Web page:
If Biden’s willing to post statements about a Boeing labor dispute involving 125 workers, it’s a fair bet that he’ll be on a Renton or Everett picket line this fall, should Boeing fail to settle a contract with its 32,000 Machinists, bringing another round of unwelcome headlines criticizing the company’s management.

Boeing’s made a decades-long effort to minimize and contain its existing unions. But by picking a fight with one of its smallest organized bargaining groups, and then settling for a tactical draw at the bargaining table, Boeing has energized the whole Washington labor movement, which effectively rallied to support the 125 members of Fire Fighters Local I-66.

Related Story

Culture change needed at Boeing; labor talks could be a start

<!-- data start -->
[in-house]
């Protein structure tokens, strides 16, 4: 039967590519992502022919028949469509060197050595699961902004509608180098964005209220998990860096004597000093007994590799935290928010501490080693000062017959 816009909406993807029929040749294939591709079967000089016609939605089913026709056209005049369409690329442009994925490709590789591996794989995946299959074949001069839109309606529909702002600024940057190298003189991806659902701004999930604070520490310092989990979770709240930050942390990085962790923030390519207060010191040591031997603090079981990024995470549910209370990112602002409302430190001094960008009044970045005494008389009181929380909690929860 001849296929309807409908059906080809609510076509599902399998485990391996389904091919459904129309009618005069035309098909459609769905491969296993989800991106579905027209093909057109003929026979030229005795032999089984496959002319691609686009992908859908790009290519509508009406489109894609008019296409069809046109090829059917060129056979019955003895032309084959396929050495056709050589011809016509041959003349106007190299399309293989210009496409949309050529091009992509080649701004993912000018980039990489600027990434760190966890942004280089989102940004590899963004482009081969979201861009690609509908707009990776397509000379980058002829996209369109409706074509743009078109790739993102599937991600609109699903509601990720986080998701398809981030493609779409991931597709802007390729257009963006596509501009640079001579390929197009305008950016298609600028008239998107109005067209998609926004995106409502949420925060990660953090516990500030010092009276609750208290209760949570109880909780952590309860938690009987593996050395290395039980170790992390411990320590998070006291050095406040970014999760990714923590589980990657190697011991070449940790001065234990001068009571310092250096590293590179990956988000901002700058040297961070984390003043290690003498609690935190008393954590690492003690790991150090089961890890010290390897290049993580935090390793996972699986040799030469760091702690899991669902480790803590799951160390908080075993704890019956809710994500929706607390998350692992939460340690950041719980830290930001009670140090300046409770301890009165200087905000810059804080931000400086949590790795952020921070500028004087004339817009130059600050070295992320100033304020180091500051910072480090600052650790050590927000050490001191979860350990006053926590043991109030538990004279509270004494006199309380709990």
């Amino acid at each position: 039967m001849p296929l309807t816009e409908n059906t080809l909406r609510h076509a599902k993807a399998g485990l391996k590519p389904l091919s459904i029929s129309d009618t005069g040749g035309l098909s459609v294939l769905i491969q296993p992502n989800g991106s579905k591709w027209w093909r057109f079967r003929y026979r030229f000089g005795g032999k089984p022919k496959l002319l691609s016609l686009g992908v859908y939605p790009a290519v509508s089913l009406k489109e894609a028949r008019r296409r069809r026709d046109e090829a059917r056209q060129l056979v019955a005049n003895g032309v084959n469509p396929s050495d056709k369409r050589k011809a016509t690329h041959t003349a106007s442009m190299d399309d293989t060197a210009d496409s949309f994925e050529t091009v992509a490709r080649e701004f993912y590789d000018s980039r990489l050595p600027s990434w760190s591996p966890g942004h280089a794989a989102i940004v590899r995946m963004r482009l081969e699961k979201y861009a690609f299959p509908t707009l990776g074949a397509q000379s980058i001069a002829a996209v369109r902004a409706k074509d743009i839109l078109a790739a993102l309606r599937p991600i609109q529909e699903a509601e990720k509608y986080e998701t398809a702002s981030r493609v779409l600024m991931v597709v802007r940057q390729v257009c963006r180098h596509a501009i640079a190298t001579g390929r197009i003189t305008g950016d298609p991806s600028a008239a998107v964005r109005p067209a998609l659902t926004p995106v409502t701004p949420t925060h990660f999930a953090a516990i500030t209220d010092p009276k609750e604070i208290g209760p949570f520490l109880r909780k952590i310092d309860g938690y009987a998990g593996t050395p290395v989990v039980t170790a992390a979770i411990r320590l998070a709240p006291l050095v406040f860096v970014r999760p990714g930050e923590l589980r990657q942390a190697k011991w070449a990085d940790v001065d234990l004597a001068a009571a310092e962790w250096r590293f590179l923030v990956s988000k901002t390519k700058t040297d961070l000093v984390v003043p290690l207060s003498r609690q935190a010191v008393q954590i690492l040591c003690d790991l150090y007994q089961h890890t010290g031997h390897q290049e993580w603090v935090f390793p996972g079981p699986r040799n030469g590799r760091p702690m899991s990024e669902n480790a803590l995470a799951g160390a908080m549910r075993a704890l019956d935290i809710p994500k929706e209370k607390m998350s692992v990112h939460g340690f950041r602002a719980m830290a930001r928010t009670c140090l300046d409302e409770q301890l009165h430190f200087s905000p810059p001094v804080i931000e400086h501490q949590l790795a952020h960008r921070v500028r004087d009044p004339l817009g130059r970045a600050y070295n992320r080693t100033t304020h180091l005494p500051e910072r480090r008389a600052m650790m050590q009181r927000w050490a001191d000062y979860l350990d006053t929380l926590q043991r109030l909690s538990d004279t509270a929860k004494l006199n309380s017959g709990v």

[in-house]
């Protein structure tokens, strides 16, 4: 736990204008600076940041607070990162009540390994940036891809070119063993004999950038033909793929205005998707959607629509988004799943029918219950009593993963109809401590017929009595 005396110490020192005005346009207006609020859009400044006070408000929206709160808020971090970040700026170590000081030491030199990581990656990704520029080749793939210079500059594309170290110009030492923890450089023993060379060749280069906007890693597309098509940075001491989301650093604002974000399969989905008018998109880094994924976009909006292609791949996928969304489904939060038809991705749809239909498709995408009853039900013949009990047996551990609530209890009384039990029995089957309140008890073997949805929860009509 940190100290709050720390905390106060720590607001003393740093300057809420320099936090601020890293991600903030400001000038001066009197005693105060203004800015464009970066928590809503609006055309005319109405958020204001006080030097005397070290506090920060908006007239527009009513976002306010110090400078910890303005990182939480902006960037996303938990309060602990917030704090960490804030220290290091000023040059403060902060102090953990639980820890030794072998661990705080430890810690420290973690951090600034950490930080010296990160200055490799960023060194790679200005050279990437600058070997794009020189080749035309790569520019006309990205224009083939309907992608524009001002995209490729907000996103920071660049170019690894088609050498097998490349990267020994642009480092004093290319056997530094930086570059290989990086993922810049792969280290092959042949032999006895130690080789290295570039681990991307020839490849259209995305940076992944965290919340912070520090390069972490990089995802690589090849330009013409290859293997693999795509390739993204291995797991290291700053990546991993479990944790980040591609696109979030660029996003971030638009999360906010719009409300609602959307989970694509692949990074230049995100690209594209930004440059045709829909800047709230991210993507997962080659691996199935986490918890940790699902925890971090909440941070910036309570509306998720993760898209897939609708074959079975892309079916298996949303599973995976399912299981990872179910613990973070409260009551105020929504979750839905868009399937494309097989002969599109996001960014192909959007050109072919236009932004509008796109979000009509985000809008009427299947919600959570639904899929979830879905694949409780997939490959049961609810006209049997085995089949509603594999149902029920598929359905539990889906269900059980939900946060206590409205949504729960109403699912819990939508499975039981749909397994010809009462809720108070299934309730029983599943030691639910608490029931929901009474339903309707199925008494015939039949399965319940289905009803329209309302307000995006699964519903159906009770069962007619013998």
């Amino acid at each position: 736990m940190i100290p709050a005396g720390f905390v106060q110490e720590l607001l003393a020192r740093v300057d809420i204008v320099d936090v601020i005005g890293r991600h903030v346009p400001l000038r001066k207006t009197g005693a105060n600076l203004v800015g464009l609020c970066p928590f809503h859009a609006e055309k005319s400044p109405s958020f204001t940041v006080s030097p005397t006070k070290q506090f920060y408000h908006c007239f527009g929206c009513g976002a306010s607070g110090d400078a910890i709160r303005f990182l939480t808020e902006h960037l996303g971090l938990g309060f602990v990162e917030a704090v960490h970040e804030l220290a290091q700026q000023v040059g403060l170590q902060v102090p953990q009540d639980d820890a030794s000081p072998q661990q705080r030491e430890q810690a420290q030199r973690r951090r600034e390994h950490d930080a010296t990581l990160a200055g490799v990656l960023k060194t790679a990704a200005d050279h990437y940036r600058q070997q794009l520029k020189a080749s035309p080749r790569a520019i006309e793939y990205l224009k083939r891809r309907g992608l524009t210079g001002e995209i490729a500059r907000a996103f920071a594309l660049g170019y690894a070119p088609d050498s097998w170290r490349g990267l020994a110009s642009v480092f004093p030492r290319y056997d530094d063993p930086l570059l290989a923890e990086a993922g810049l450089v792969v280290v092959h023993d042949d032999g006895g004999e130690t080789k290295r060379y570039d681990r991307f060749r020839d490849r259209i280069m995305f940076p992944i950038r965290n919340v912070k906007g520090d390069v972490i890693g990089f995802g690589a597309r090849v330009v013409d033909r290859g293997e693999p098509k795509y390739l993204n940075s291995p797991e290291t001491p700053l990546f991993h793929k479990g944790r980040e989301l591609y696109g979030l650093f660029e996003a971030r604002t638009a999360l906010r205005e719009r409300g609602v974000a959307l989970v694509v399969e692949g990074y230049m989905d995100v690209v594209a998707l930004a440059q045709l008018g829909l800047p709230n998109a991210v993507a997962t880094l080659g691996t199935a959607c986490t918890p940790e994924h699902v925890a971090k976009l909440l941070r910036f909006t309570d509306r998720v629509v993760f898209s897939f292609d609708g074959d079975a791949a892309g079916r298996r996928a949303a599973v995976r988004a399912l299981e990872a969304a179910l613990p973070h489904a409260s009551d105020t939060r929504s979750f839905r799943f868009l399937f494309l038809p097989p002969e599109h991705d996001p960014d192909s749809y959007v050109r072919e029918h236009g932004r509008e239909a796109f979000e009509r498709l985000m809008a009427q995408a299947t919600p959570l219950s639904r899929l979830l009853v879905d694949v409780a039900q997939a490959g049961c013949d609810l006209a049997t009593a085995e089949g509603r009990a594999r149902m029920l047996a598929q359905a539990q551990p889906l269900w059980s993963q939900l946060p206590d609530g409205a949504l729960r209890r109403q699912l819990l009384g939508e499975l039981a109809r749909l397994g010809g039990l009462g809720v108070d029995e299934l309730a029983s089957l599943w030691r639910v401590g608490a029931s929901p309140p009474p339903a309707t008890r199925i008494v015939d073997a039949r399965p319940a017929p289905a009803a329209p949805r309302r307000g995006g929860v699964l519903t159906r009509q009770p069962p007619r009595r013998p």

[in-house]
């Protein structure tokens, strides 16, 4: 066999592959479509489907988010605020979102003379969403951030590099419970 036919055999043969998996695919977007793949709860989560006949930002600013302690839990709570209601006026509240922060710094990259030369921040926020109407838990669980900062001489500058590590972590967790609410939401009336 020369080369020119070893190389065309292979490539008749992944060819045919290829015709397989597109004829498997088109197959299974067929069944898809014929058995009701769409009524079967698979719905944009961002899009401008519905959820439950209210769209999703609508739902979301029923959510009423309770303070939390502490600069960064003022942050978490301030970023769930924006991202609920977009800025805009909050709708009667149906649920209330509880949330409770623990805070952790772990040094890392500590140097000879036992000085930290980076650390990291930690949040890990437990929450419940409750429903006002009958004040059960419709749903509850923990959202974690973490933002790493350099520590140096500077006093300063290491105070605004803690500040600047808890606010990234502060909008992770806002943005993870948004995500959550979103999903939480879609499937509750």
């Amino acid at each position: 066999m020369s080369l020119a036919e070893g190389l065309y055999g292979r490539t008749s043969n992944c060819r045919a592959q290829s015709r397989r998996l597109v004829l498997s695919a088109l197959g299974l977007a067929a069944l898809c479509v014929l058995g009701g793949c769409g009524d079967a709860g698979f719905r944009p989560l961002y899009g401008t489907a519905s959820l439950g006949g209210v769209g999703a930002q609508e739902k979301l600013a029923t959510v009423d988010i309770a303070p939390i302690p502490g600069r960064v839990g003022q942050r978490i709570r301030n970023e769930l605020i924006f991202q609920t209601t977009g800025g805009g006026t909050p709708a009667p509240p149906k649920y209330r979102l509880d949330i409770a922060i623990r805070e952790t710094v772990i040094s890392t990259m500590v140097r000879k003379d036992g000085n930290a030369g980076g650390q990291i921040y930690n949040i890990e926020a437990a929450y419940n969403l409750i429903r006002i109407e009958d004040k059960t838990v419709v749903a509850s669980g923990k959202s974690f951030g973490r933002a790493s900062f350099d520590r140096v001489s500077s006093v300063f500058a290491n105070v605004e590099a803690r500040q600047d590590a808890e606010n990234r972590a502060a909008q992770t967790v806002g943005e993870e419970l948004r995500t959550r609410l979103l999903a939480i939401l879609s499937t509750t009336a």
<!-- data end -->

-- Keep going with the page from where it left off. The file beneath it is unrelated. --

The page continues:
9 Comments on “Boeing, firefighters settle contract, ending lockout

  1. It appears they’re shooting themselves in the foot (again).
    This should energize the Machinists’ Union nicely..

  2. Having worked in a large facility with no fire fighters, I don’t see that an issue. Workers informed of their systems, evac drill and well maintained fire system protections are you prime personal safety.

    Fire Dept action is re-active. It can have pro active aspects with enforcement of the standards of the workplace to put another layer of safety in the Swiss Cheese model (I love that visual, it says it all).

    What we are not seeing here is the experience difference between the two systems let alone Boeing and the Muni system around Boeing.

    I see a bit of a hint with bonus for specialization skills.